The lockdown followed the suspension of overland trade between North Korea and China in late April due to a surge in Covid cases in the Chinese border provinces of Liaoning and Jilin.
Railroad freight traffic between the North Korean town of Sinujiu and China’s Dandong had tentatively reopened in January after Kim Jong-un’s regime forced the country into two years of strict isolation to stop the pandemic from crippling the already weak healthcare system.
But the blocking of commerce with the North’s largest trade partner China further shocked an economy that had been damaged by decades of mismanagement and punitive international sanctions to curb Kim’s nuclear weapons and missile programme.
Despite being surrounded by Russia, China and South Korea, all of which have experienced major Covid surges in recent months, North Korea has remained one of the only countries in the world not to pursue a vaccine programme and has rejected multiple offers of aid from both the United Nations and China.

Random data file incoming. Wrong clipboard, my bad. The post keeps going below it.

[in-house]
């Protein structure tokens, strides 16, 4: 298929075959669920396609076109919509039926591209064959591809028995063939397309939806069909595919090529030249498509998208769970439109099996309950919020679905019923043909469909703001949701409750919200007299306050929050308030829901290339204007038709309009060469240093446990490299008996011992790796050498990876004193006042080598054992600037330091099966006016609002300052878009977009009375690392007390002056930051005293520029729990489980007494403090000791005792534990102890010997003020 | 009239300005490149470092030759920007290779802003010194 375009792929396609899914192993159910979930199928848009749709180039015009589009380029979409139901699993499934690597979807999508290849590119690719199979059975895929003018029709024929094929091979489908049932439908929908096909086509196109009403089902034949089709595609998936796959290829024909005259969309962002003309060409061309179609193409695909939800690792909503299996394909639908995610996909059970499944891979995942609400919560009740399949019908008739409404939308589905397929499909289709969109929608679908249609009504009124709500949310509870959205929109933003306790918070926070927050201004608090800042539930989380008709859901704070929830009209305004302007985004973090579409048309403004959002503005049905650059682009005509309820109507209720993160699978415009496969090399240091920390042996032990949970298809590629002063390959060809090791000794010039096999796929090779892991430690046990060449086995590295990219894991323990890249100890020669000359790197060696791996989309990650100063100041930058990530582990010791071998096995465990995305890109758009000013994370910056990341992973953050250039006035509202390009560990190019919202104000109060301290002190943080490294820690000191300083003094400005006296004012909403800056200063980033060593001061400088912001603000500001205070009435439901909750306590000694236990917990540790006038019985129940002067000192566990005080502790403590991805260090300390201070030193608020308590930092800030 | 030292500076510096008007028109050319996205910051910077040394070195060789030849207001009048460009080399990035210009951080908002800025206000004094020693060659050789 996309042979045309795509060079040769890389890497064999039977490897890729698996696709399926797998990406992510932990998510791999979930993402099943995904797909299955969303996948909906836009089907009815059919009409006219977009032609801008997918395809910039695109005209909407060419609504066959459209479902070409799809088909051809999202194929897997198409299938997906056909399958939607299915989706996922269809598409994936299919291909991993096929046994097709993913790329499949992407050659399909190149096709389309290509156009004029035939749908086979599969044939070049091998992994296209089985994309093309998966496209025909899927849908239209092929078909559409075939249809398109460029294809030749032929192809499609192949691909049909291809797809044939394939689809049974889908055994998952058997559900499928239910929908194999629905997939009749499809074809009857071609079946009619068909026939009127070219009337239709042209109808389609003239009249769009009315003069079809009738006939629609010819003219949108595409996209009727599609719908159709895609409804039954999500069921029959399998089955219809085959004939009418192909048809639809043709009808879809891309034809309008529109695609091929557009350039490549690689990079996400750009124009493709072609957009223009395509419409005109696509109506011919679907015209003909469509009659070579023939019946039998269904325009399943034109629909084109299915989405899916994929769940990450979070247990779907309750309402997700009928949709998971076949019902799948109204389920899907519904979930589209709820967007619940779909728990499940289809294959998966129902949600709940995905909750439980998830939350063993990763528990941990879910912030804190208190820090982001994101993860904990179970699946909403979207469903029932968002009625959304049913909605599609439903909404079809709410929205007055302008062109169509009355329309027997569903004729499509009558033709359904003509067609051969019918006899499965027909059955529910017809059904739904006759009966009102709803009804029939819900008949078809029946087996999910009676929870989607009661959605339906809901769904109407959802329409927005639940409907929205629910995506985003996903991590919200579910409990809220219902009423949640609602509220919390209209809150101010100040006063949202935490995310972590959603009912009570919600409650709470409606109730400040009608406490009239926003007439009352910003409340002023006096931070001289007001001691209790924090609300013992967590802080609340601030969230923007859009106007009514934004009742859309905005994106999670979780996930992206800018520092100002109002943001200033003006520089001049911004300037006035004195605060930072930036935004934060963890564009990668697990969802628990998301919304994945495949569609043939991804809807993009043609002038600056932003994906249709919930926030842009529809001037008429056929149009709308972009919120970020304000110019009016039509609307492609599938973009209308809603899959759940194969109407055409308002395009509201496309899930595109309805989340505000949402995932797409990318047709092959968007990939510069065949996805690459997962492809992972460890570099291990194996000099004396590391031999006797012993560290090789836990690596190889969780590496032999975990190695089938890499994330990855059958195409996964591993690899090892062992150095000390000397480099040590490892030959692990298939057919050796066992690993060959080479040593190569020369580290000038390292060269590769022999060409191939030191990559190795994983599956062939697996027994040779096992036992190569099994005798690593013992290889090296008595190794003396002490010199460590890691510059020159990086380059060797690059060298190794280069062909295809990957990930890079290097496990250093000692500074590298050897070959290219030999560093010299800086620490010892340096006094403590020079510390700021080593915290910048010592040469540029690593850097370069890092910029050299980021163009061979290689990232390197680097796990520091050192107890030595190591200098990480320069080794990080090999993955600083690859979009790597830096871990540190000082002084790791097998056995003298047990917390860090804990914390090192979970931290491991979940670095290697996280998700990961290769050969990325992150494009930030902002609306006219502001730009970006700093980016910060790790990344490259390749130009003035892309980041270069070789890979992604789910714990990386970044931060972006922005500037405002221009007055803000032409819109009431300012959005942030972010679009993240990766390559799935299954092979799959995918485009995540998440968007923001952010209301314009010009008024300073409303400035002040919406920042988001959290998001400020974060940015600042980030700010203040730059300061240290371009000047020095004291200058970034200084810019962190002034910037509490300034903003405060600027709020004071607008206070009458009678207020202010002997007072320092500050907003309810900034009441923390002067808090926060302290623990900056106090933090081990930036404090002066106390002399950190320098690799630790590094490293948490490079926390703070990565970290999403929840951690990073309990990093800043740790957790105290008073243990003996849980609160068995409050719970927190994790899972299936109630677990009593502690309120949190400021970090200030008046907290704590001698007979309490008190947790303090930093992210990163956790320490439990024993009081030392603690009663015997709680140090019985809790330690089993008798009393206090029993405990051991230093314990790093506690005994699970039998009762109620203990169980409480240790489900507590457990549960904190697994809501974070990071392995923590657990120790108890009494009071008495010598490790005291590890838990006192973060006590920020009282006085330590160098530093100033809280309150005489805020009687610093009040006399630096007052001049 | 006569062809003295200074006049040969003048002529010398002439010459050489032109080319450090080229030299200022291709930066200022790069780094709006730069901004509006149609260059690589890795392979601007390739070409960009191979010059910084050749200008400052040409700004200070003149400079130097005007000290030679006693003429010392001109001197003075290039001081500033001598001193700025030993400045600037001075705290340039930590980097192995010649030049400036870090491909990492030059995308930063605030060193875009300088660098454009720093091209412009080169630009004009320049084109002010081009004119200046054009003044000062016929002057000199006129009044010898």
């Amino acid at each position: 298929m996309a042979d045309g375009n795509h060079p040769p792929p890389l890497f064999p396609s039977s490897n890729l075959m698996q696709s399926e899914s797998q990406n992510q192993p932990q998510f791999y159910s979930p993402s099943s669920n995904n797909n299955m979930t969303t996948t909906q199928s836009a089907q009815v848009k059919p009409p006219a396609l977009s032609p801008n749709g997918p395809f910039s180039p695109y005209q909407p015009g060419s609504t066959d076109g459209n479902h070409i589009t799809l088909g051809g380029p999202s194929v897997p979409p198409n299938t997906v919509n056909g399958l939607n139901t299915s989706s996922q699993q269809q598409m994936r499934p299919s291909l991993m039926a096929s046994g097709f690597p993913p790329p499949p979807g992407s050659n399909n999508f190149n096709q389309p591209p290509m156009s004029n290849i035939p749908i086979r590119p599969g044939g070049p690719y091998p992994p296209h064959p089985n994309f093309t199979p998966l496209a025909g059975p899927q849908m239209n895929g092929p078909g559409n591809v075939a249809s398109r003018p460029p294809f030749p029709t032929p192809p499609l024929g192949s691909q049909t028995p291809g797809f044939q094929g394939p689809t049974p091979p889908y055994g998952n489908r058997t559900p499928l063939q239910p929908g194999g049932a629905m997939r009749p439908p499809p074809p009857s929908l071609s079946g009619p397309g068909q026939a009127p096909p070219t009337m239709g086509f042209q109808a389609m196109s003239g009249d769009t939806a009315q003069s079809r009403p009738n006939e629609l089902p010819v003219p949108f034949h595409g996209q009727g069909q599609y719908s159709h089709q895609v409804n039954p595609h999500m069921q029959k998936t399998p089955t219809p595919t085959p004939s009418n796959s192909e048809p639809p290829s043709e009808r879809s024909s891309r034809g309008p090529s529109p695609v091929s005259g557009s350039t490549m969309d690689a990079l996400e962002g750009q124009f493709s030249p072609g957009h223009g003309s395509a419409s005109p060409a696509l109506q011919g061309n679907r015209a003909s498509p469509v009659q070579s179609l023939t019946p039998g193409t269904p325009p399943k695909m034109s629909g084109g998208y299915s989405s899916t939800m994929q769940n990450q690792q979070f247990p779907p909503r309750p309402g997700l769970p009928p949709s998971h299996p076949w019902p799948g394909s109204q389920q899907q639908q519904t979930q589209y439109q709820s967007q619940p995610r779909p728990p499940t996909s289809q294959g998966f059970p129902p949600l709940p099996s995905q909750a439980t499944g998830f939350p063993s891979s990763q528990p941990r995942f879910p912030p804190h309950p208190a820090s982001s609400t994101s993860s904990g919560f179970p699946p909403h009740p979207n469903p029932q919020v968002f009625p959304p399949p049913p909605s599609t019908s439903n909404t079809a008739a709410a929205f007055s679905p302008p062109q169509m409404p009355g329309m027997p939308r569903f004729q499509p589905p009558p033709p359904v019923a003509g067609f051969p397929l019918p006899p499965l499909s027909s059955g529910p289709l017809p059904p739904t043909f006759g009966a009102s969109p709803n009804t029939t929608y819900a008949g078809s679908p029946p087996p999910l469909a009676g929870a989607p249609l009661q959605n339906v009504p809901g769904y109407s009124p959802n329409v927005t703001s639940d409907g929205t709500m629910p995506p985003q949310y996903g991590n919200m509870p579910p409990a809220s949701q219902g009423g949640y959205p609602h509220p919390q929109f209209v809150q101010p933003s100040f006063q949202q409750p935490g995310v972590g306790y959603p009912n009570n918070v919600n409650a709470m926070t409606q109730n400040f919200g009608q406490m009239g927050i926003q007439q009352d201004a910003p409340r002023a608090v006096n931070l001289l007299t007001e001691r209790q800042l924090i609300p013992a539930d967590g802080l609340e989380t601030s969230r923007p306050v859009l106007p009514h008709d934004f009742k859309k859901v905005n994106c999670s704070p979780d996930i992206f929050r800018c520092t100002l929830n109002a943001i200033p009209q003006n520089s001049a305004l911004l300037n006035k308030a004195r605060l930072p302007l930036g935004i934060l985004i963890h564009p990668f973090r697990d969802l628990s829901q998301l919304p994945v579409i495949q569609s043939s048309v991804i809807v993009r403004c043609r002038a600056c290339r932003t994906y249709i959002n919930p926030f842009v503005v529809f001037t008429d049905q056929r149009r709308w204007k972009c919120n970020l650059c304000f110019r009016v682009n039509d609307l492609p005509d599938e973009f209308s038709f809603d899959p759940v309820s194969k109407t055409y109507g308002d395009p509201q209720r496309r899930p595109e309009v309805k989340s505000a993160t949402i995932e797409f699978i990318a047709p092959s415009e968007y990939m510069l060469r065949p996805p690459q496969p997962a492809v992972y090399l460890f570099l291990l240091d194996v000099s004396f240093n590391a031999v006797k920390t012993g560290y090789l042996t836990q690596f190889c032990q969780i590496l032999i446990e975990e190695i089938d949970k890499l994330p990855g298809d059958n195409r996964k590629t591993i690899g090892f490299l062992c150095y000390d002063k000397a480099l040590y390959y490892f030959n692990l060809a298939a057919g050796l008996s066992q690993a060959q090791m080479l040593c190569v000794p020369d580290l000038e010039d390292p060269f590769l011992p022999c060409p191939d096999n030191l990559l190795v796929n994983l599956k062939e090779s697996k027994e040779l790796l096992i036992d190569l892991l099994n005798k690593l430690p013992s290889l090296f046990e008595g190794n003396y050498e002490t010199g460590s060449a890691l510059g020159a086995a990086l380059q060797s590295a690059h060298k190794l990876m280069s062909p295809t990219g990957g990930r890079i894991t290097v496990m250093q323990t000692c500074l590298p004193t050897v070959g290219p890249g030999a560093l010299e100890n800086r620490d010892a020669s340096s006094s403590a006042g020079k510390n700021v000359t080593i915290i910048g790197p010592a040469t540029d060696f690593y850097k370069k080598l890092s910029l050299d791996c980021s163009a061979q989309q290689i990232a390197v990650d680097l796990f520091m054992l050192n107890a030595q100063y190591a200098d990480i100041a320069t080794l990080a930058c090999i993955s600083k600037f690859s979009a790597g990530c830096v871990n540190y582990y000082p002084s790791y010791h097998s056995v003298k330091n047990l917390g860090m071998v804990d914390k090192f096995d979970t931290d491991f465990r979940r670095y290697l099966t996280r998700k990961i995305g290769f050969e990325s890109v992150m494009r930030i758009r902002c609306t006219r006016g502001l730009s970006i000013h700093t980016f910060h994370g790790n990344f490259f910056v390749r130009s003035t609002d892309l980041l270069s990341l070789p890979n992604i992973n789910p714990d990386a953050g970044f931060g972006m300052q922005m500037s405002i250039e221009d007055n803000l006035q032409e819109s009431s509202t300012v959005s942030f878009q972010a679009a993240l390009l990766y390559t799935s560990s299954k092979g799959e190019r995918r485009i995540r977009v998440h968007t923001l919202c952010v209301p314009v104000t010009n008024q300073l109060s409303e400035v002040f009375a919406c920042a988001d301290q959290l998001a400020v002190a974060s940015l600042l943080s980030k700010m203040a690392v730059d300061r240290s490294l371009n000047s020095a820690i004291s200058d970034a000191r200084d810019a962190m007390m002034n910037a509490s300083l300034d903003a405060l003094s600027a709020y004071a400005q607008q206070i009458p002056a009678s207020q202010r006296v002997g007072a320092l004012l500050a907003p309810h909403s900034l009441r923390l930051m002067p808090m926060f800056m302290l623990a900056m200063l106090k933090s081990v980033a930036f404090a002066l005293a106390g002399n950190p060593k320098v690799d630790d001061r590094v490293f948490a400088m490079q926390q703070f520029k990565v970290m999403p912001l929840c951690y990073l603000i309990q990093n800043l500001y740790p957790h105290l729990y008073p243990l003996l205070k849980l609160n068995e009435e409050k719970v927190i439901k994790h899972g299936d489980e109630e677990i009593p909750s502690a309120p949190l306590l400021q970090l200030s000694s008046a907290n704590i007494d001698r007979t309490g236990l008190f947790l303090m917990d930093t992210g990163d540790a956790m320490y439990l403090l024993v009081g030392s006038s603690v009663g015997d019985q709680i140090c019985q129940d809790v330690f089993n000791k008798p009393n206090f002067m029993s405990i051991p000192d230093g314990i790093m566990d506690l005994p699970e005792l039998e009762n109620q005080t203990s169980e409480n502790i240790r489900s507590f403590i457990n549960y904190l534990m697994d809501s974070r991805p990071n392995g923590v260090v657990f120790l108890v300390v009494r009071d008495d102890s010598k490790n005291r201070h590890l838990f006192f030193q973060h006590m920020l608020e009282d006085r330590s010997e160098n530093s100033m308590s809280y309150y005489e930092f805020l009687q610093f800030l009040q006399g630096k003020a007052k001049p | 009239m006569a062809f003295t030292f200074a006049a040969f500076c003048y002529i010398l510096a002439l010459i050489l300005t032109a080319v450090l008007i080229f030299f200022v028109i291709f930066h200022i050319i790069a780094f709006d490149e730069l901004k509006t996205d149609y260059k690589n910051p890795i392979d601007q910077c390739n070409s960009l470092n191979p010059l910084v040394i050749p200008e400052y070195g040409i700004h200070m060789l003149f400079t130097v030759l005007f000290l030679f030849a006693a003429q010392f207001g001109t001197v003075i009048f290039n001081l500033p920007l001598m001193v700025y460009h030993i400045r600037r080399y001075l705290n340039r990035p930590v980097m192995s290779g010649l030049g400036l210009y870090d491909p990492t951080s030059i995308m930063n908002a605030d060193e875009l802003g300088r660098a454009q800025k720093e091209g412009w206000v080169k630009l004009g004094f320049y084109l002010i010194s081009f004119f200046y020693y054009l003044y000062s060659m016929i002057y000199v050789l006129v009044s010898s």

Pyongyang is suspected of shunning vaccines offered by the UN-backed COVAX distribution programme because those have international monitoring requirements.
The reclusive regime is facing crises on multiple fronts. A serious lack of rainfall threatens to disrupt farming and food supplies with the country’s main weather broadcast, warning that the “current spring drought” is the second-worst since records began in 1941.
KCNA said that despite alarm over the Omicron spread, Kim ordered officials to push ahead with scheduled construction, agricultural development and other state projects, decreeing that “the single-minded public unity is the most powerful guarantee that can win in this anti-pandemic fight.”